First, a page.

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How technology is changing the game

Aug 30, 2011, 3:30 PM EDT


If you can navigate your way through the obligatory (and clunky) references to VCRs and record players at the beginning of this column from Jayson Stark, you’ll get a great insight into the way that technology is changing the game of baseball.  Most specifically with reference to just how easy it is for players to review video and research tendencies of opposing batters and pitchers via iPads and stuff.

And a fun provocative bit: the notion Stark sets forth about how the pitchers may be ahead of the hitters in using this stuff so far, which leads to this observation:

We’d bet that if we polled all American baseball fans on why runs per game and batting average have dropped five seasons in a row, 99 percent of them would answer “steroids” — or the lack thereof. And you know what? They wouldn’t be wrong. But there’s another force at work that we now believe may have been nearly as powerful: information.

There are actually many forces at work, I believe, and I think that fans would be wrong if they cited steroids testing as the overwhelmingly biggest reason why offense is down rather than just one of many factors.  This article strongly suggests that small adjustments matter. And that there are all manner of small adjustments available to baseball players now.  Stuff we rarely think about.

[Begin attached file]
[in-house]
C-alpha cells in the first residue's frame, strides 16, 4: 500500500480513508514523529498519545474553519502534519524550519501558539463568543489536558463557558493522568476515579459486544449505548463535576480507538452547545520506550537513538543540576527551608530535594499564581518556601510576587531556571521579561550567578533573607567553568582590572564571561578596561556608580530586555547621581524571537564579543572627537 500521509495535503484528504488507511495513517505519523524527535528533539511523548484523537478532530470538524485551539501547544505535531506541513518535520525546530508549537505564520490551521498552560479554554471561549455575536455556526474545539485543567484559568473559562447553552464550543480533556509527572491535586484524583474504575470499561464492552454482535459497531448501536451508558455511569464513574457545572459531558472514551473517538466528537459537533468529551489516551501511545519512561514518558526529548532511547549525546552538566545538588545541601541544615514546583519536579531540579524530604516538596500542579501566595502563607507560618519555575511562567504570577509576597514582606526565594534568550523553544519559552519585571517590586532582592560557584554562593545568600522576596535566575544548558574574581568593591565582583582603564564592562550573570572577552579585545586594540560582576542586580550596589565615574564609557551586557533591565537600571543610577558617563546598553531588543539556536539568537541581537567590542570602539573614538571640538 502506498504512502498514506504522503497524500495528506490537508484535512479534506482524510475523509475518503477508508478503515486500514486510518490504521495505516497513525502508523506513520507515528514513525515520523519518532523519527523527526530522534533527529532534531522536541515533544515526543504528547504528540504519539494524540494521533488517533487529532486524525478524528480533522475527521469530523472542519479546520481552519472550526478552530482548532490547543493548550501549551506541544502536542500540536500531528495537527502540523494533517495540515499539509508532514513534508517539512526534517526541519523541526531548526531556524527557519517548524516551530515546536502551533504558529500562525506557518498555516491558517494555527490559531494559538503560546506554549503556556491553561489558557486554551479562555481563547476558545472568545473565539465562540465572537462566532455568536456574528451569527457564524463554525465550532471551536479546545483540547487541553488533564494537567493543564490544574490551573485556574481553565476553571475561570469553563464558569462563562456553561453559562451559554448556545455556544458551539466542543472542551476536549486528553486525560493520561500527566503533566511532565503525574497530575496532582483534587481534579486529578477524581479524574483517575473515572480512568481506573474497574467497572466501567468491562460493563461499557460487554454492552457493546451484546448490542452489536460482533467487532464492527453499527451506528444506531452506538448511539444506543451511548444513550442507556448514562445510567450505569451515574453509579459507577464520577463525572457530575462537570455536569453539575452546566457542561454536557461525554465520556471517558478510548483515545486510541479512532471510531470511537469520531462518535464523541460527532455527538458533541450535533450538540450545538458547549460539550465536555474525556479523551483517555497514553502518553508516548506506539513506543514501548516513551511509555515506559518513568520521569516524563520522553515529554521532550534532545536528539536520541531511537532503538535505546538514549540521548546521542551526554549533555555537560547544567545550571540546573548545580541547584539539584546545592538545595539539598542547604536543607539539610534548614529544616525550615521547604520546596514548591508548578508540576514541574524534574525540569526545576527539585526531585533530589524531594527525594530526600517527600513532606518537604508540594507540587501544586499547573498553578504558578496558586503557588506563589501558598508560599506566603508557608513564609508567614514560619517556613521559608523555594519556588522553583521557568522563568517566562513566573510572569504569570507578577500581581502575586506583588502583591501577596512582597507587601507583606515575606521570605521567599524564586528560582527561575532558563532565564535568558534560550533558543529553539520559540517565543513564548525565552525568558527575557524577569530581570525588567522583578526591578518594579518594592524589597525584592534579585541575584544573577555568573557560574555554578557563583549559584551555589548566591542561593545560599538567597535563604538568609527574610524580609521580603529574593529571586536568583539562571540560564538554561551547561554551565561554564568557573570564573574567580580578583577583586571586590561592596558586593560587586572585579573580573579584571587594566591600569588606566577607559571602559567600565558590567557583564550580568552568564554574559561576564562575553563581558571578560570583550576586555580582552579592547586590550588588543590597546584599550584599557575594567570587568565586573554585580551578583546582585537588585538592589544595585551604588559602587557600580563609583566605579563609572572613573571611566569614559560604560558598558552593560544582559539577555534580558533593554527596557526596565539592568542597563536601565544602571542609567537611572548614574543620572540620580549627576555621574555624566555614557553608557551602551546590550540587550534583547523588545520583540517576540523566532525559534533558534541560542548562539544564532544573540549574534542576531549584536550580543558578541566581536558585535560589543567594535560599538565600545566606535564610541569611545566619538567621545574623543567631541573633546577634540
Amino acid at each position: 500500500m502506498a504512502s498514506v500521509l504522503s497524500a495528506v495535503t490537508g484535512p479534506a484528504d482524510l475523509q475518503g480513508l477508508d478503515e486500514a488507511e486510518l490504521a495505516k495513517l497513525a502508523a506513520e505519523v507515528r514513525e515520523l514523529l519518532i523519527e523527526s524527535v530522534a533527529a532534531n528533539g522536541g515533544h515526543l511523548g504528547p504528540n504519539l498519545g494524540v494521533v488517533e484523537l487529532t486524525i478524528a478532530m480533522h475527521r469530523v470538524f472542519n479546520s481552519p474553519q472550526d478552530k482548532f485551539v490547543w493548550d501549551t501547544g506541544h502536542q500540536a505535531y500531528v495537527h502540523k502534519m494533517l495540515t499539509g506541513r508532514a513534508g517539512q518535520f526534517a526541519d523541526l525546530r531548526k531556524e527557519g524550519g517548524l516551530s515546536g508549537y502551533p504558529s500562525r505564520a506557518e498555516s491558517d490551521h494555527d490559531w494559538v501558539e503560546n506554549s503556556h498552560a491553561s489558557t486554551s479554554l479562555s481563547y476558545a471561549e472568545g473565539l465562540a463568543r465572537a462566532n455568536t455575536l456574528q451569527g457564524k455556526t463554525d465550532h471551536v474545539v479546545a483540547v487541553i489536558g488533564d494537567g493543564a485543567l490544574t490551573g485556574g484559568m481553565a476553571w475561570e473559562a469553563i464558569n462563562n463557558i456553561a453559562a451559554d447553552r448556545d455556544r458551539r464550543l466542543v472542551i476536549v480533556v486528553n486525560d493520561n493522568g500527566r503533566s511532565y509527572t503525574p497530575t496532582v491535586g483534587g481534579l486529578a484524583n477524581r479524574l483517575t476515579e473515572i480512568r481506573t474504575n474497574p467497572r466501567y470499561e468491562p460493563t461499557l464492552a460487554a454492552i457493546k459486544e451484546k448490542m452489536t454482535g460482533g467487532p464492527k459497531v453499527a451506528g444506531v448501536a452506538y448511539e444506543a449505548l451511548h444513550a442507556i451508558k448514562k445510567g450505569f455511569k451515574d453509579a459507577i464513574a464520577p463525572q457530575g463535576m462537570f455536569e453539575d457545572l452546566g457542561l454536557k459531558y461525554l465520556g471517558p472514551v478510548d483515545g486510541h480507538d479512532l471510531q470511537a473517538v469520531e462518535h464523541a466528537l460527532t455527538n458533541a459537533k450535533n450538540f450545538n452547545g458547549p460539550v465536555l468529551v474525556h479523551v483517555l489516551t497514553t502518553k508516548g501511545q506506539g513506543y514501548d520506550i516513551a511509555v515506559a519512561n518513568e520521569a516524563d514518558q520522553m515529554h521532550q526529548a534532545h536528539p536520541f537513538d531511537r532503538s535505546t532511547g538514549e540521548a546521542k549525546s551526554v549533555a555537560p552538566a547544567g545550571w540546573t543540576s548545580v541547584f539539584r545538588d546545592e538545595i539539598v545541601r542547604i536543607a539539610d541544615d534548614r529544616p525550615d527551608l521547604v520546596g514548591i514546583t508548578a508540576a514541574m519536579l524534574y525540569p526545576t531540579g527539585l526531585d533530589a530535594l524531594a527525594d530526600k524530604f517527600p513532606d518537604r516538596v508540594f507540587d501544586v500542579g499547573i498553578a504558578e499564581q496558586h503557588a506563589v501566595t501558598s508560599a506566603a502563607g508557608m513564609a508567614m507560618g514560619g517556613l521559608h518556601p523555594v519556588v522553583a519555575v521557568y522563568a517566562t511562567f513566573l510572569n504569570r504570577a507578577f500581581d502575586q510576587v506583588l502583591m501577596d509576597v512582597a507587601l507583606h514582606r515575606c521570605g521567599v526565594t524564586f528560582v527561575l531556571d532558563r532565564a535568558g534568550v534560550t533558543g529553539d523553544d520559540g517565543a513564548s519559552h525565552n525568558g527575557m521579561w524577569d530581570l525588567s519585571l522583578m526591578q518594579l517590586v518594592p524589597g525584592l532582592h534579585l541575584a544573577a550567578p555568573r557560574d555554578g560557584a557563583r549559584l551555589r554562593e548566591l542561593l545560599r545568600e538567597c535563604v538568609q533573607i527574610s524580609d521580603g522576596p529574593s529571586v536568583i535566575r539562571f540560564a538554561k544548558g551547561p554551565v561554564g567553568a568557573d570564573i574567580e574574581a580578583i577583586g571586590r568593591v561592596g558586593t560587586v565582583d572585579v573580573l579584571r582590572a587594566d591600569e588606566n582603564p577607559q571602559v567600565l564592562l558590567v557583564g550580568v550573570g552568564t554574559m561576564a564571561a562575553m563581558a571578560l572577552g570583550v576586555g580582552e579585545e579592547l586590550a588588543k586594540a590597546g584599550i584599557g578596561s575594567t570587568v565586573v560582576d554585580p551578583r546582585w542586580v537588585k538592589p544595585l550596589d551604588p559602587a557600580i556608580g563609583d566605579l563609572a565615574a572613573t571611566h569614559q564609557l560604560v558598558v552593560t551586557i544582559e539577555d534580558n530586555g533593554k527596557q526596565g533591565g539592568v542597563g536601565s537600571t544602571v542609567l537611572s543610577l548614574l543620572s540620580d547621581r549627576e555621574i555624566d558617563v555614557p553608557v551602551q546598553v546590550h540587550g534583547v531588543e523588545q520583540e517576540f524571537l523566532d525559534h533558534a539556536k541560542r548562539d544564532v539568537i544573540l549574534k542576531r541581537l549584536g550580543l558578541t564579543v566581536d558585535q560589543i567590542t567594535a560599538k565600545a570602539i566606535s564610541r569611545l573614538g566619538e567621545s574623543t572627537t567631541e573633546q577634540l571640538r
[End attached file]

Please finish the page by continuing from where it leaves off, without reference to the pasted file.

1. southofheaven81 - Aug 30, 2011 at 3:44 PM

    Think about the small stuff? This is the INTERNET, man! Crying about steroids is what we do!

  2. - Aug 30, 2011 at 4:04 PM

    The other thing is time. A SP has 4 days to look at video and develop a plan. Hitters have a new pitcher every night. No wonder offensive numbers are down.

    Interesting stuff.

    • Roger Moore - Aug 30, 2011 at 7:02 PM

      I think that a bigger part of it is that pitching is acting and hitting is reacting. A pitcher actually can plan what he’s going to do against a batter because he gets to stop and think about what pitch to throw in what situation. The batter can’t do anything until the pitcher goes into his motion, and by that point he’s stuck working on reflexes. The batter may be able to prepare a bit better by taking BP against pitches like the ones that day’s pitcher throws, or improve his chances of guessing right if he’s a guess hitter, but he’s mostly stuck in see ball, hit ball mode. No amount of technology can overcome that basic difference.

  3. joeflaccosunibrow - Aug 30, 2011 at 4:19 PM

    I also believe better athletes are forgoing baseball and going to football. To a lesser extent, developing pitching has become a major priority with MLB vs. developing the next Babe Ruth.

  4. phukyouk - Aug 30, 2011 at 6:16 PM

    Vee See Are?

  5. leftywildcat - Aug 30, 2011 at 9:32 PM

    So how soon can we get Bud the Dud to allow a 5th ump in the broadcast booth to review close plays at the bases and at the plate from all available angles?

  6. Detroit Michael - Aug 31, 2011 at 11:14 AM

    We could just admit that (1) predicting whether runs scored per game will rise or fall is not possible with any more accuracy than predicting a coin flip (2) reading justifications for what happened after the fact is not particularly helpful.

    Uncertainty: live with it!

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